Brother against brother, family against family
The Civil War was a war fought by Americans against other Americans. Regardless of which side people chose, they were all Americans.
The people in America ranged from families living in the United States for many years, to recent immigrants who had come to a New World seeking opportunities, or freed African-Americans who fought to end slavery. Over the years, their beliefs had divided the country into North and South. These Americans had shared a common history, but it was their view of the future that divided them.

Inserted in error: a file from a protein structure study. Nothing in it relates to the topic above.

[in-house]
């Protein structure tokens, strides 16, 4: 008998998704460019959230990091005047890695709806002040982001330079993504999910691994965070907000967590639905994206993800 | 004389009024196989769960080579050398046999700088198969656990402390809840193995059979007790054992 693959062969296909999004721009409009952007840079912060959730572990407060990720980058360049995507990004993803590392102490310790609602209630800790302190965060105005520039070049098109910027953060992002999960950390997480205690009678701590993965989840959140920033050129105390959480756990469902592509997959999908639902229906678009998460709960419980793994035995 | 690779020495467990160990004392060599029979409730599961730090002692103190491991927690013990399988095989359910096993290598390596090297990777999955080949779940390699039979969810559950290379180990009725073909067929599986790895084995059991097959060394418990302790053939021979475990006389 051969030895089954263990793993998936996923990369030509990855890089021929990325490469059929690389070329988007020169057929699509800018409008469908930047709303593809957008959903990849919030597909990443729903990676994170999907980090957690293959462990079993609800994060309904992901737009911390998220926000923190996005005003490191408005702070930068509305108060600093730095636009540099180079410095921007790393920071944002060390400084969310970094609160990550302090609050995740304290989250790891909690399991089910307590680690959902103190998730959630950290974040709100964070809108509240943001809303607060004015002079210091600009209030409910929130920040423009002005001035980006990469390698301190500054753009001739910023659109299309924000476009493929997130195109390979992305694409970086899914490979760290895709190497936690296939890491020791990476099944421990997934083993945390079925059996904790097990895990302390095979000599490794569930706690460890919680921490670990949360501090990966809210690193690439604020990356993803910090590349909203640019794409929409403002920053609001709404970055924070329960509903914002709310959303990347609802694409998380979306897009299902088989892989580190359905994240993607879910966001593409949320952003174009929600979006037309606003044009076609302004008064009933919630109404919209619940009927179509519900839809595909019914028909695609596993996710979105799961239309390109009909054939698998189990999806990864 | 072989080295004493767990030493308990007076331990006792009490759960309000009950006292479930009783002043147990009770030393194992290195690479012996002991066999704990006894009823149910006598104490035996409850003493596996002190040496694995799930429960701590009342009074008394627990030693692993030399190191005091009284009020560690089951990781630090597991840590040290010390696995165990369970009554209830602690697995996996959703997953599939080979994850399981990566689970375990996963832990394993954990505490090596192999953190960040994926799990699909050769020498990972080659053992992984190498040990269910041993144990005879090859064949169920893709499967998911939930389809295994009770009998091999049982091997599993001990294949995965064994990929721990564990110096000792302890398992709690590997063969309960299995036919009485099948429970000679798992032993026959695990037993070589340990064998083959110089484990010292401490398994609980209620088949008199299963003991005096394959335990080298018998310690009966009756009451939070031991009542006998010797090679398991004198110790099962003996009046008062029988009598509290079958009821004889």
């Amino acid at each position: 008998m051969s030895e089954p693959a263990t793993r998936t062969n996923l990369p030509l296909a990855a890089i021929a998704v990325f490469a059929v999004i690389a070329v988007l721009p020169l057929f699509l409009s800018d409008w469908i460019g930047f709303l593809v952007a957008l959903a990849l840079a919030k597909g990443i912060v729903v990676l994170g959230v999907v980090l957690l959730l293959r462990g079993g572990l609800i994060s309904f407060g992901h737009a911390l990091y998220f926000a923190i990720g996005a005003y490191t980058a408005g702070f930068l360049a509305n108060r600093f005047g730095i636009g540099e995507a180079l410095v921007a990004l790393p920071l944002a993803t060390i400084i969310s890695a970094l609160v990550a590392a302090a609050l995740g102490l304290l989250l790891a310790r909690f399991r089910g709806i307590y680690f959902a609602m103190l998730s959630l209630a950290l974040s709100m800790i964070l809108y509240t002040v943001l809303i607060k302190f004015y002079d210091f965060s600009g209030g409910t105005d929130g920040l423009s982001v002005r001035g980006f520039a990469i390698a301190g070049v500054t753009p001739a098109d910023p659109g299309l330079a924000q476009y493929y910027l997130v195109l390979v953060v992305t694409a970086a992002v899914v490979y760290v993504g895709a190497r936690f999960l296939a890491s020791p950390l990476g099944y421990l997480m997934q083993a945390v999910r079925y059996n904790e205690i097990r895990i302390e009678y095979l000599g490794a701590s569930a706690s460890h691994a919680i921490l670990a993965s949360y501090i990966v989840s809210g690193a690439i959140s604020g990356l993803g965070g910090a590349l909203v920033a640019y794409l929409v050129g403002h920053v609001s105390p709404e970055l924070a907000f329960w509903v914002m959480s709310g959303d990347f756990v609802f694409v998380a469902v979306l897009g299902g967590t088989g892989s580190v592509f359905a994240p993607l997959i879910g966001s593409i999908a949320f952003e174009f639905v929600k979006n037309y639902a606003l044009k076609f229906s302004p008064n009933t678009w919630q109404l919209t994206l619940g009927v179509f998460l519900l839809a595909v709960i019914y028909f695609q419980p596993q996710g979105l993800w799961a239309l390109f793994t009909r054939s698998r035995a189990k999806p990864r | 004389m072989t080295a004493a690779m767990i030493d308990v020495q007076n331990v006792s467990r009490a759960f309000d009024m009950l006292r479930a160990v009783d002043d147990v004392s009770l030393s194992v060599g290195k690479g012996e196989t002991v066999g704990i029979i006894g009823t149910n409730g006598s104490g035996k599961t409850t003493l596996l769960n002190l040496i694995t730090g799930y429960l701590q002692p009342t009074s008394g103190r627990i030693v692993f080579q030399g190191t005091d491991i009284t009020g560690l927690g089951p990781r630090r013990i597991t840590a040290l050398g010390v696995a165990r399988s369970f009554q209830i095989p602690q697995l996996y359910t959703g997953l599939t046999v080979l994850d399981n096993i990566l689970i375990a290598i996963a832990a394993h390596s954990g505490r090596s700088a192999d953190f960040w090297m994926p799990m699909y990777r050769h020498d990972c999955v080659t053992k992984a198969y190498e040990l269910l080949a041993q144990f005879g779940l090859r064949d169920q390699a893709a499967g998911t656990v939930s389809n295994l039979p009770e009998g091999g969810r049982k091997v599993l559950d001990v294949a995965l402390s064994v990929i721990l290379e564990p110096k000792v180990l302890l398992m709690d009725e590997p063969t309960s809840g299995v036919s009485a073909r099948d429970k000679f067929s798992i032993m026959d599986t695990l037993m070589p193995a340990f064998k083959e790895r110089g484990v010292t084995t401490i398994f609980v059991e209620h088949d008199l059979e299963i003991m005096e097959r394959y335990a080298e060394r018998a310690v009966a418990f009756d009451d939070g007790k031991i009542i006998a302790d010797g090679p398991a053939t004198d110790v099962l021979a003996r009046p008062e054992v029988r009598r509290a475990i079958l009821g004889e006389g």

The Civil War was called a "war against brothers" because the United States was like a family, and although a person might not get along with his or her siblings, they were still a family. Whether from Pennsylvania or New York, South Carolina or Georgia, families in the North most likely knew of families in the South who fought against them. Sometimes, members of the same family went off to fight for different sides.
Some even lost their friends to the other side; the other cause. Families in both the North and South struggled to survive during this bitter war. Friends, relatives, and family members would sometimes meet on the battlefield and be forced to fight one another. It was truly a war of brother vs. brother.